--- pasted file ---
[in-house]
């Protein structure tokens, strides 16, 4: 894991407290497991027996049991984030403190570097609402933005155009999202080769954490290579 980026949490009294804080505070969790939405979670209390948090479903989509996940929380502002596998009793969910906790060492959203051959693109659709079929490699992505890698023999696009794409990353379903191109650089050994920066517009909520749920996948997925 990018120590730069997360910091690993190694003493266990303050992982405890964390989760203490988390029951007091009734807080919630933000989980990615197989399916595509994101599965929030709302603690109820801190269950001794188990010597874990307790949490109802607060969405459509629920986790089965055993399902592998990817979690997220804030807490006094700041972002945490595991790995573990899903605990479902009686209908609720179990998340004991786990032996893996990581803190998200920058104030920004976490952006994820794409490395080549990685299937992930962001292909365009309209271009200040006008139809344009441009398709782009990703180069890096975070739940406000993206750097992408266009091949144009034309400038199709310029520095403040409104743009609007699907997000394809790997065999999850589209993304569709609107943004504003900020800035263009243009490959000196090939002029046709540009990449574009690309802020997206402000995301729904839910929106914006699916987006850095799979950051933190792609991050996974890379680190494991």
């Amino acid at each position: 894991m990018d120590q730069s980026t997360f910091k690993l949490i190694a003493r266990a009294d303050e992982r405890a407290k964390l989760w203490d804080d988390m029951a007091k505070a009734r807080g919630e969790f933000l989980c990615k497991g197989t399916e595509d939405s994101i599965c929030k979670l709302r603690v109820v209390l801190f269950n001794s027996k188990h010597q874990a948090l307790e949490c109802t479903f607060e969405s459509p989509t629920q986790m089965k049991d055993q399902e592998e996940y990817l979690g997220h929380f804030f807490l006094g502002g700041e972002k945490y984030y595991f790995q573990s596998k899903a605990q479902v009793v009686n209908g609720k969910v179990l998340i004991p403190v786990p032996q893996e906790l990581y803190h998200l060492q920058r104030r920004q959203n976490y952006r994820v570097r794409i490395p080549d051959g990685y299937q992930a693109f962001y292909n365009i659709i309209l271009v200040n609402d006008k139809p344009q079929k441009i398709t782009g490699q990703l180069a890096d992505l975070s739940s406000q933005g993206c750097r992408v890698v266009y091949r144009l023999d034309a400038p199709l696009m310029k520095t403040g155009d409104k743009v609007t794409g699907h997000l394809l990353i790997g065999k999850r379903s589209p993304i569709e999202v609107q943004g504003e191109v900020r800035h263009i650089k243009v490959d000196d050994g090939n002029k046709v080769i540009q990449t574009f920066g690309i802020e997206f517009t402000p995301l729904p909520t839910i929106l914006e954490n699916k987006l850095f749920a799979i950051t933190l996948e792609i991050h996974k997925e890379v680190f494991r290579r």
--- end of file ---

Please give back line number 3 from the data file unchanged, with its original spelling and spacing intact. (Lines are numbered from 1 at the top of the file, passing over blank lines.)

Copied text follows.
């Amino acid at each position: 894991m990018d120590q730069s980026t997360f910091k690993l949490i190694a003493r266990a009294d303050e992982r405890a407290k964390l989760w203490d804080d988390m029951a007091k505070a009734r807080g919630e969790f933000l989980c990615k497991g197989t399916e595509d939405s994101i599965c929030k979670l709302r603690v109820v209390l801190f269950n001794s027996k188990h010597q874990a948090l307790e949490c109802t479903f607060e969405s459509p989509t629920q986790m089965k049991d055993q399902e592998e996940y990817l979690g997220h929380f804030f807490l006094g502002g700041e972002k945490y984030y595991f790995q573990s596998k899903a605990q479902v009793v009686n209908g609720k969910v179990l998340i004991p403190v786990p032996q893996e906790l990581y803190h998200l060492q920058r104030r920004q959203n976490y952006r994820v570097r794409i490395p080549d051959g990685y299937q992930a693109f962001y292909n365009i659709i309209l271009v200040n609402d006008k139809p344009q079929k441009i398709t782009g490699q990703l180069a890096d992505l975070s739940s406000q933005g993206c750097r992408v890698v266009y091949r144009l023999d034309a400038p199709l696009m310029k520095t403040g155009d409104k743009v609007t794409g699907h997000l394809l990353i790997g065999k999850r379903s589209p993304i569709e999202v609107q943004g504003e191109v900020r800035h263009i650089k243009v490959d000196d050994g090939n002029k046709v080769i540009q990449t574009f920066g690309i802020e997206f517009t402000p995301l729904p909520t839910i929106l914006e954490n699916k987006l850095f749920a799979i950051t933190l996948e792609i991050h996974k997925e890379v680190f494991r290579r």